Could hops be new cash crop for Nebraska farmers?
September 17th, 2015
The popularity of craft beer, or beer made by smaller breweries, is growing across the country. In Nebraska, there are more than 24 breweries in operation, with others breaking ground soon. The growing demand for locally produced beer is causing some Nebraska farmers to rethink what they plant.
Nebraskans drink a lot of beer. Out of the 10 states that drink the most beer, Nebraska and Texas are tied at 8th in per capita consumption–more than 560 12-ounce bottles for every man, woman and child in the state. And considering that a lot of Nebraskans donâ€™t drink, the rest of us must be doing our share.
Last month, Omahaâ€™s Werner Park played host to the 7th Annual Great Nebraska Beerfest, a convention of sorts for beer makers and beer drinkers. Kim Kavulak is the owner of Nebraska Brewing Company, which hosts and sponsors Beerfest.
â€œYear over year, it seems like it comes around a little faster every time,â€ Kavulak said, â€œbut the growth is so amazing that it gets much more fun every year.â€
More than 90 breweries from around the country attended Beerfest this year, 30 more than last year.
â€œYou gotta [sic] get your name out there. People have to try your beer to know what it is,â€ Gary Briggs, a brewer with Schlafly Bottleworks in St. Louis, said.
Briggs continued, â€œAt the end of the day, thereâ€™s a lot of people still drinking Bud, Miller, and Coors, and they probably should continue to do so; but getting them to also pick up our beer, maybe theyâ€™re going to transition into craft beer, we want to welcome that.â€
Briggs said thereâ€™s no better way to welcome customers, than by catering to their specific tastes. Light lagers, IPAâ€™s, oatmeal stouts, chocolate-infused tripels, even sour ales, thereâ€™s most likely a beer flavor for every palette.
But where do all those unique flavors come from?
Just off U.S. Highway 34, north of Plattsmouth, are the Nebraska Hop Yards. Hops are cone-shaped flowers used by brewers to flavor beer. The hop plant is a bine. A bine is like a vine, except the long, stringy plants extend themselves by wrapping around a support, instead of sending out tendrils or suckers. Each hop bine grows up a rope measuring 18-feet long, and suspended in the air by steel cables attached to large wooden supports resembling telephone poles.
Silas Clarke is the yardâ€™s general manager.
The biney-jungle Clarke created was planted in May. He explained some of the 22 different varieties of hops can grow up to a foot a day when conditions are right.
â€œSo itâ€™s just a ginormous test plot,â€ Clarke said, â€œand the reason we did that is to determine what best grows here in Nebraska, what the brewers really want, and how we can move forward with our plans.â€
The majority of hops grown in the U.S. come from California. Clarke said that means many of Nebraskaâ€™s brewers had never seen where their ingredients were coming from, until this year.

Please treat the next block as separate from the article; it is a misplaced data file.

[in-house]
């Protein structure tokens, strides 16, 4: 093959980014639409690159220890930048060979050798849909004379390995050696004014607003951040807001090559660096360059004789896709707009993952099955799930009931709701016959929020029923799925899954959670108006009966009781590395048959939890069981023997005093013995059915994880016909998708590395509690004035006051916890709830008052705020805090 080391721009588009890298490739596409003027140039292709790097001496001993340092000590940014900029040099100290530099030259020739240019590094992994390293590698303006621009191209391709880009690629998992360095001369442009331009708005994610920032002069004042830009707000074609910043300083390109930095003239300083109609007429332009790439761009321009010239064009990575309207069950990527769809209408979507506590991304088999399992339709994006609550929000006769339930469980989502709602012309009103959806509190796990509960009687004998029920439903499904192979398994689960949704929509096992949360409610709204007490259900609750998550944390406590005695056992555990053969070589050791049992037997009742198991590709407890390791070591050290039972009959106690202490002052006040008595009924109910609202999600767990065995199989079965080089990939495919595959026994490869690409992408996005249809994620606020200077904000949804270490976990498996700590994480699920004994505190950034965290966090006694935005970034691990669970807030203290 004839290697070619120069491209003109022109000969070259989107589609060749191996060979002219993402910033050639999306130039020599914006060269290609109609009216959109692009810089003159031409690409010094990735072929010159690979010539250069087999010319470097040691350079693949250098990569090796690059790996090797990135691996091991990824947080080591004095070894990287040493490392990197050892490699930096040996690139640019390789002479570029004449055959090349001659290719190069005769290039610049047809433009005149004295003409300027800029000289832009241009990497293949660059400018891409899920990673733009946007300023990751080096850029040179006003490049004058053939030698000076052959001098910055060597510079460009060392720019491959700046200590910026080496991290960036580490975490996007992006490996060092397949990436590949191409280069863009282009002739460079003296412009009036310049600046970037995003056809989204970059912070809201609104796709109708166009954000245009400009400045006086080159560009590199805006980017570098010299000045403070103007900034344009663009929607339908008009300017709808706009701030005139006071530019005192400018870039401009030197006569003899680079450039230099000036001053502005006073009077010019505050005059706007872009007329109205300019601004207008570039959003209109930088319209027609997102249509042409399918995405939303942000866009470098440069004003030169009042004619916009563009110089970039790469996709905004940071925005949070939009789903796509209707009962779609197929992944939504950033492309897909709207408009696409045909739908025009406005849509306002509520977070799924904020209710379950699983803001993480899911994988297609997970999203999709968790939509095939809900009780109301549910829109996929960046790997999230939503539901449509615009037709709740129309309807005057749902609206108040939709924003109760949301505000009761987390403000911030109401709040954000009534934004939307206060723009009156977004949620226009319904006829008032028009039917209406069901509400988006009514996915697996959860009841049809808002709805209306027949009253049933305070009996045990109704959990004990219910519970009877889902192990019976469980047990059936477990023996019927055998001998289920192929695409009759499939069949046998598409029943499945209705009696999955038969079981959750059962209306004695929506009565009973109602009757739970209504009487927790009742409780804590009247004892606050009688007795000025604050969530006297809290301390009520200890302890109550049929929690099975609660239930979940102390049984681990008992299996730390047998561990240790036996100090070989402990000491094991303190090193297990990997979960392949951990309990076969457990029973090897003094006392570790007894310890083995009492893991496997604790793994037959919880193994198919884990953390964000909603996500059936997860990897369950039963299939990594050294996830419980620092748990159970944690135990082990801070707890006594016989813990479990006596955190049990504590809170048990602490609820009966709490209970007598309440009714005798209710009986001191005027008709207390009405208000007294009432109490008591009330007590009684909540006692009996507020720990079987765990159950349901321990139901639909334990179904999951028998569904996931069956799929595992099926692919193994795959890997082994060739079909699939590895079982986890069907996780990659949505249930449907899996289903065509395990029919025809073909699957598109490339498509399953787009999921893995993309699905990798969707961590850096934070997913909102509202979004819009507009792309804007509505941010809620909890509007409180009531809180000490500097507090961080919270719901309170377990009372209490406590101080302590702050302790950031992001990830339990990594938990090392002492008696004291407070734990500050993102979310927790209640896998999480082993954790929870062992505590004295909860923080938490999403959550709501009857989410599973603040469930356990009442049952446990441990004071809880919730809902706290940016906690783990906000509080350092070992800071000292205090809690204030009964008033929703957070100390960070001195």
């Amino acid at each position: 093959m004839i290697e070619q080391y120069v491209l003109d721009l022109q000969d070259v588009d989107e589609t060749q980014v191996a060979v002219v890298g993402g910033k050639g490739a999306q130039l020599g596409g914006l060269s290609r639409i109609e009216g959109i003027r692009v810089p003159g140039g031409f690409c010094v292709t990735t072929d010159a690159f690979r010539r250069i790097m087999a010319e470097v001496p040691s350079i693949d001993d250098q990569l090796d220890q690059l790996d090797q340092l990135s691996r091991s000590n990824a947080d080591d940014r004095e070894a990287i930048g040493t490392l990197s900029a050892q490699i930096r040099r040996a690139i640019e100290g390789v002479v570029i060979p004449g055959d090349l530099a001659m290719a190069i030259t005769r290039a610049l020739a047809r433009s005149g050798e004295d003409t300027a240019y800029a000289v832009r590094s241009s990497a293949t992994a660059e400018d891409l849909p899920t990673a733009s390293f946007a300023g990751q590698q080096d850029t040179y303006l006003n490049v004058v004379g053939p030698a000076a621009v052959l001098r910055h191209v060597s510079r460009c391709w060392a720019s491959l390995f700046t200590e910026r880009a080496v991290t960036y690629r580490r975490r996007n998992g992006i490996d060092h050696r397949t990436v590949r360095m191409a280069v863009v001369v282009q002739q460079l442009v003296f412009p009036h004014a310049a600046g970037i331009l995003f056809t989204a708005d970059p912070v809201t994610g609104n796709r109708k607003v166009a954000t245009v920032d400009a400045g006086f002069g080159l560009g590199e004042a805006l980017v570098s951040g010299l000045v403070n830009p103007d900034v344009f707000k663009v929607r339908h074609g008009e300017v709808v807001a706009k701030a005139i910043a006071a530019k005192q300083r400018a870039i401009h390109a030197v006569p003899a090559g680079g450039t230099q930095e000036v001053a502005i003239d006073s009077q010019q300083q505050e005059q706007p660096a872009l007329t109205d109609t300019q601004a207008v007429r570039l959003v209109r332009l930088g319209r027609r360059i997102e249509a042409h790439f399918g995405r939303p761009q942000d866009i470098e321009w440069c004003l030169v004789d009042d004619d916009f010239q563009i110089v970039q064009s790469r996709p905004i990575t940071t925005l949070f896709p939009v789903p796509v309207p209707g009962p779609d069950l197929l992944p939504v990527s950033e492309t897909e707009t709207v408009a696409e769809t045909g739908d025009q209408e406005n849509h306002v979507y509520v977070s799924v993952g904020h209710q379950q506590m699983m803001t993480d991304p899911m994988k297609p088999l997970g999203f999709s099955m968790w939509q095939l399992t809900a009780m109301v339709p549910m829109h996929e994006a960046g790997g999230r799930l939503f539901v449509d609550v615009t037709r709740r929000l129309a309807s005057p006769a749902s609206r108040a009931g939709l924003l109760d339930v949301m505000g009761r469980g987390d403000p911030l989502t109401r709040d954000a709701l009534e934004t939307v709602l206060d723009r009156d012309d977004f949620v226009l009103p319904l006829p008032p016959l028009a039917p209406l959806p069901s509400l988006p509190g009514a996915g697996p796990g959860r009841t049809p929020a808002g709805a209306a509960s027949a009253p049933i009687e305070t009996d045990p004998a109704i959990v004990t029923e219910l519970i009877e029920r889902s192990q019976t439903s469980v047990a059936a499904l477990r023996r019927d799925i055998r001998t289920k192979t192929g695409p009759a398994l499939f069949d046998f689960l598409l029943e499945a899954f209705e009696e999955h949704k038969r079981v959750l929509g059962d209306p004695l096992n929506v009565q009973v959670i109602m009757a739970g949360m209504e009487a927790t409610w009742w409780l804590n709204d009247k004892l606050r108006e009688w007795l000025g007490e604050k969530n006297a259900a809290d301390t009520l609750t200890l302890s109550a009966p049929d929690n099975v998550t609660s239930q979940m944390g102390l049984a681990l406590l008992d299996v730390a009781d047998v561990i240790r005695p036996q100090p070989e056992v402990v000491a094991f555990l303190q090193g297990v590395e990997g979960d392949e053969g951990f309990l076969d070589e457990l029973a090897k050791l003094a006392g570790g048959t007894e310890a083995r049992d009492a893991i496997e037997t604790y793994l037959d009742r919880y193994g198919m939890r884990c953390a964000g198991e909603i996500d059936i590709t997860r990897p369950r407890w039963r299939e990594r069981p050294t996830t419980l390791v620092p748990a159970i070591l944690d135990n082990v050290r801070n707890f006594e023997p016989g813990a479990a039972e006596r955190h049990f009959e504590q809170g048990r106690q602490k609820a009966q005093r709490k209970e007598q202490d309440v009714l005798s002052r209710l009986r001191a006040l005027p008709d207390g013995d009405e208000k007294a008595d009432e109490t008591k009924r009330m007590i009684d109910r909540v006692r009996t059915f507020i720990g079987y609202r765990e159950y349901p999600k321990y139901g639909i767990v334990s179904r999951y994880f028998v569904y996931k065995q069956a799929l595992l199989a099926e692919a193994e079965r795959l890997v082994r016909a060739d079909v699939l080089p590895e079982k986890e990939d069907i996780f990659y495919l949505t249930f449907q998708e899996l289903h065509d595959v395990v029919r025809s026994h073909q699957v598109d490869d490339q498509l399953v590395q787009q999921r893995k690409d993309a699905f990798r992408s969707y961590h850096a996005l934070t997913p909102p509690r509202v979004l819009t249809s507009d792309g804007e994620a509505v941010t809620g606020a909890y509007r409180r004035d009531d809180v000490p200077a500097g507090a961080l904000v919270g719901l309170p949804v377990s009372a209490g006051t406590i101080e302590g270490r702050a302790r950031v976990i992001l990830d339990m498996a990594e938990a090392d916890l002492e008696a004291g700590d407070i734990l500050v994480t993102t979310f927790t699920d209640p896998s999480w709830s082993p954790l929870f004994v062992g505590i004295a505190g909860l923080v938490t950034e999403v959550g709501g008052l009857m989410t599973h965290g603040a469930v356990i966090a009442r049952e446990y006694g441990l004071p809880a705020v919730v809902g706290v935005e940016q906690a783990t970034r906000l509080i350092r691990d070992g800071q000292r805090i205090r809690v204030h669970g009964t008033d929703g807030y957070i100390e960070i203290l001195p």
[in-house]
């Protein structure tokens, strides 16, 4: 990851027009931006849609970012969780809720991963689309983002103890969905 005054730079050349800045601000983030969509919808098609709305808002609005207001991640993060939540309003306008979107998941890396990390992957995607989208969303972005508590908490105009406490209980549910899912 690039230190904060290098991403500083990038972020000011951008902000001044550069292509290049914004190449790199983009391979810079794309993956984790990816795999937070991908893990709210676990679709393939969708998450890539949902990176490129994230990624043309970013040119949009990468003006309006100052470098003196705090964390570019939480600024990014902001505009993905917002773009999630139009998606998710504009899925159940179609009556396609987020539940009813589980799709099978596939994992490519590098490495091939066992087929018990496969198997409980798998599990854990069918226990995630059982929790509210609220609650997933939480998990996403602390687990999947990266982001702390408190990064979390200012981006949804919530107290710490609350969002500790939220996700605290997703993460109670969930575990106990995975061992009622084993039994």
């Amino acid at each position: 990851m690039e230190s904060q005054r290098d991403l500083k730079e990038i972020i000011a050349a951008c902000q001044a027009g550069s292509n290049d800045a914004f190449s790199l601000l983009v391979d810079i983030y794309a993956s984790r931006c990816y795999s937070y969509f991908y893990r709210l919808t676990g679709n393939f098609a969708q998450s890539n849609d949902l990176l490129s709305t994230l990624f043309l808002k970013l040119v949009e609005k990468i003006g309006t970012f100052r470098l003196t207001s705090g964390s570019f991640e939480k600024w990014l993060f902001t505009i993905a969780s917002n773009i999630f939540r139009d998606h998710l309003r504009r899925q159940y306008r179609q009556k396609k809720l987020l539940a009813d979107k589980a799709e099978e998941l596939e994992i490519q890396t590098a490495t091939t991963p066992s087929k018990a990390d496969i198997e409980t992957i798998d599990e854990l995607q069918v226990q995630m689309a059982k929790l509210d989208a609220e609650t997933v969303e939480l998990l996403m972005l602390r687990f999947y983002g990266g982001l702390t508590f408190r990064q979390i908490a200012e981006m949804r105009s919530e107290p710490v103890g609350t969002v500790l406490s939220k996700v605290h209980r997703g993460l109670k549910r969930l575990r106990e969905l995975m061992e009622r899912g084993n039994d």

Nebraska Hop Yards is one of three companies founded by Bruce and Annette Wiles. The Wiles said they started the companies with so they could create a local hops industry Nebraska brewers could turn to for ingredients.
Annette Wiles said she and her husband are â€œtrying to look at a farm to table concept, with craft brewing though, as opposed to regular farming.â€
At one time, Bruce Wiles managed more than 11,000 acres of traditional row crops. He said with the price of commodities falling, more farmers might want to consider planting hops.
â€œIt is a perennial,â€ Bruce said, â€œYou got a 30-year plant. Once the planting is in, you just take care of it, and it comes back each year. Once the infrastructure is in, youâ€™re off and running.â€
Since the Wiles are literally growing the hops industry in Nebraska from the ground up, theyâ€™ve had to get creative in how their products get to market. A $50,000 grant from the State of Nebraska was used to build a prototype mobile harvester which uses a conveyer-belt type system to remove the hop cones from the bines.
Once the cones are removed, theyâ€™re dried, pelletized, packaged and delivered to brewers.
Clarke said most of this yearâ€™s harvest will be given awayâ€”free of chargeâ€”with the idea the brewers will sign contracts at some point in the future.
By giving away so many different varieties to local brewers, Clarke said theyâ€™ll be free to experiment and create new beers for new customers, like former NFL all-pro running back Ahman Green. Green was at the Great Nebraska Beerfest to promote his foundation, and to develop a partnership with the Nebraska Brewing Company to create a new beer flavor.
â€œMyself and my wife actually like the pumpkin spice that [Nebraska Brewing Company] brews already,â€ Green said, â€œSo hopefully weâ€™ll get a good brew going and help raise money for the foundation and bring more credibility to the Nebraska Brewing Company.â€
And just in case pumpkin spice beer might not be your cup of tea, you may just want to try something else.
As Kim Kavulak put it while at Beerfest, â€œThere are 450 varieties of beer out here today. You have to find something.â€
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